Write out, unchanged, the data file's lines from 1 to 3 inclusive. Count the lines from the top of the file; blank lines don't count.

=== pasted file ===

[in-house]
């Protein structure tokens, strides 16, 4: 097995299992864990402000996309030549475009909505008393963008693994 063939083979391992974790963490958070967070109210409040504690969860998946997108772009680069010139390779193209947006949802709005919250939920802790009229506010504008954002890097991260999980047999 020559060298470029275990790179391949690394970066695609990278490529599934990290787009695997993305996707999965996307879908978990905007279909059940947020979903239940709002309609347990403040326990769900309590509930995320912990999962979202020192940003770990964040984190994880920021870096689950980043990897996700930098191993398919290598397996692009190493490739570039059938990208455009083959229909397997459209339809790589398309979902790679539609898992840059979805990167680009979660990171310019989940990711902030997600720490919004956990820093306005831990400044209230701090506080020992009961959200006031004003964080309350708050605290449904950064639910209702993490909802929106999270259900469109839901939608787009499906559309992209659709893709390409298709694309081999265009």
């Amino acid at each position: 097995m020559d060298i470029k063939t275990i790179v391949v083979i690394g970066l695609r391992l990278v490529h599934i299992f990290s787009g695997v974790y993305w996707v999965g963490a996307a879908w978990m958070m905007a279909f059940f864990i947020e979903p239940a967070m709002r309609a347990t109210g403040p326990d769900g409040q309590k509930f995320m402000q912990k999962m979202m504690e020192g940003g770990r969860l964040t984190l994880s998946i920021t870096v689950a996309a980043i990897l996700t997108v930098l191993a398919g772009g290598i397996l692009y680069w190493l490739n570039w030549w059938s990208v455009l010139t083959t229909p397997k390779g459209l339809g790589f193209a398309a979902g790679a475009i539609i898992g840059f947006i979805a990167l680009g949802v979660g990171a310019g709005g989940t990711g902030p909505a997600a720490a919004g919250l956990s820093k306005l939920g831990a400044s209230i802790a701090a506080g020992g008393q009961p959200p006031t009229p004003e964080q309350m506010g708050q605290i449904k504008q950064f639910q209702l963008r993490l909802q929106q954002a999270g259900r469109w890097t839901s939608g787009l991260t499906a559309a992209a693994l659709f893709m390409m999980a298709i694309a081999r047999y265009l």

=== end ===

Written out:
[in-house]
């Protein structure tokens, strides 16, 4: 097995299992864990402000996309030549475009909505008393963008693994 063939083979391992974790963490958070967070109210409040504690969860998946997108772009680069010139390779193209947006949802709005919250939920802790009229506010504008954002890097991260999980047999 020559060298470029275990790179391949690394970066695609990278490529599934990290787009695997993305996707999965996307879908978990905007279909059940947020979903239940709002309609347990403040326990769900309590509930995320912990999962979202020192940003770990964040984190994880920021870096689950980043990897996700930098191993398919290598397996692009190493490739570039059938990208455009083959229909397997459209339809790589398309979902790679539609898992840059979805990167680009979660990171310019989940990711902030997600720490919004956990820093306005831990400044209230701090506080020992009961959200006031004003964080309350708050605290449904950064639910209702993490909802929106999270259900469109839901939608787009499906559309992209659709893709390409298709694309081999265009």
């Amino acid at each position: 097995m020559d060298i470029k063939t275990i790179v391949v083979i690394g970066l695609r391992l990278v490529h599934i299992f990290s787009g695997v974790y993305w996707v999965g963490a996307a879908w978990m958070m905007a279909f059940f864990i947020e979903p239940a967070m709002r309609a347990t109210g403040p326990d769900g409040q309590k509930f995320m402000q912990k999962m979202m504690e020192g940003g770990r969860l964040t984190l994880s998946i920021t870096v689950a996309a980043i990897l996700t997108v930098l191993a398919g772009g290598i397996l692009y680069w190493l490739n570039w030549w059938s990208v455009l010139t083959t229909p397997k390779g459209l339809g790589f193209a398309a979902g790679a475009i539609i898992g840059f947006i979805a990167l680009g949802v979660g990171a310019g709005g989940t990711g902030p909505a997600a720490a919004g919250l956990s820093k306005l939920g831990a400044s209230i802790a701090a506080g020992g008393q009961p959200p006031t009229p004003e964080q309350m506010g708050q605290i449904k504008q950064f639910q209702l963008r993490l909802q929106q954002a999270g259900r469109w890097t839901s939608g787009l991260t499906a559309a992209a693994l659709f893709m390409m999980a298709i694309a081999r047999y265009l």